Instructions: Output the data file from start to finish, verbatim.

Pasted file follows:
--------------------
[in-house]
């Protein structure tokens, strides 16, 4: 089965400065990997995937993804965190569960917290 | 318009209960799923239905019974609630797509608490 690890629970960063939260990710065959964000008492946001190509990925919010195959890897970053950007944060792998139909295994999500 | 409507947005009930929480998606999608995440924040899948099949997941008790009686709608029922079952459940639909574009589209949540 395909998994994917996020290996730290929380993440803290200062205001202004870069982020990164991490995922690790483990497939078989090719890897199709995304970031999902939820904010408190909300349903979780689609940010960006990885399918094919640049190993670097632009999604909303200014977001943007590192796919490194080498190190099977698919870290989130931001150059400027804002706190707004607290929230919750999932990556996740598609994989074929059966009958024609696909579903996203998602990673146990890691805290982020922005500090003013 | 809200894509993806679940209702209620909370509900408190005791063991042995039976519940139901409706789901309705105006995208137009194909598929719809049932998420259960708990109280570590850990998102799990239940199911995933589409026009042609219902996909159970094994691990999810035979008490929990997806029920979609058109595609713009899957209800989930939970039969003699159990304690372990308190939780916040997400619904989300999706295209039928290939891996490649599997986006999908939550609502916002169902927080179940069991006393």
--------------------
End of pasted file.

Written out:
[in-house]
């Protein structure tokens, strides 16, 4: 089965400065990997995937993804965190569960917290 | 318009209960799923239905019974609630797509608490 690890629970960063939260990710065959964000008492946001190509990925919010195959890897970053950007944060792998139909295994999500 | 409507947005009930929480998606999608995440924040899948099949997941008790009686709608029922079952459940639909574009589209949540 395909998994994917996020290996730290929380993440803290200062205001202004870069982020990164991490995922690790483990497939078989090719890897199709995304970031999902939820904010408190909300349903979780689609940010960006990885399918094919640049190993670097632009999604909303200014977001943007590192796919490194080498190190099977698919870290989130931001150059400027804002706190707004607290929230919750999932990556996740598609994989074929059966009958024609696909579903996203998602990673146990890691805290982020922005500090003013 | 809200894509993806679940209702209620909370509900408190005791063991042995039976519940139901409706789901309705105006995208137009194909598929719809049932998420259960708990109280570590850990998102799990239940199911995933589409026009042609219902996909159970094994691990999810035979008490929990997806029920979609058109595609713009899957209800989930939970039969003699159990304690372990308190939780916040997400619904989300999706295209039928290939891996490649599997986006999908939550609502916002169902927080179940069991006393």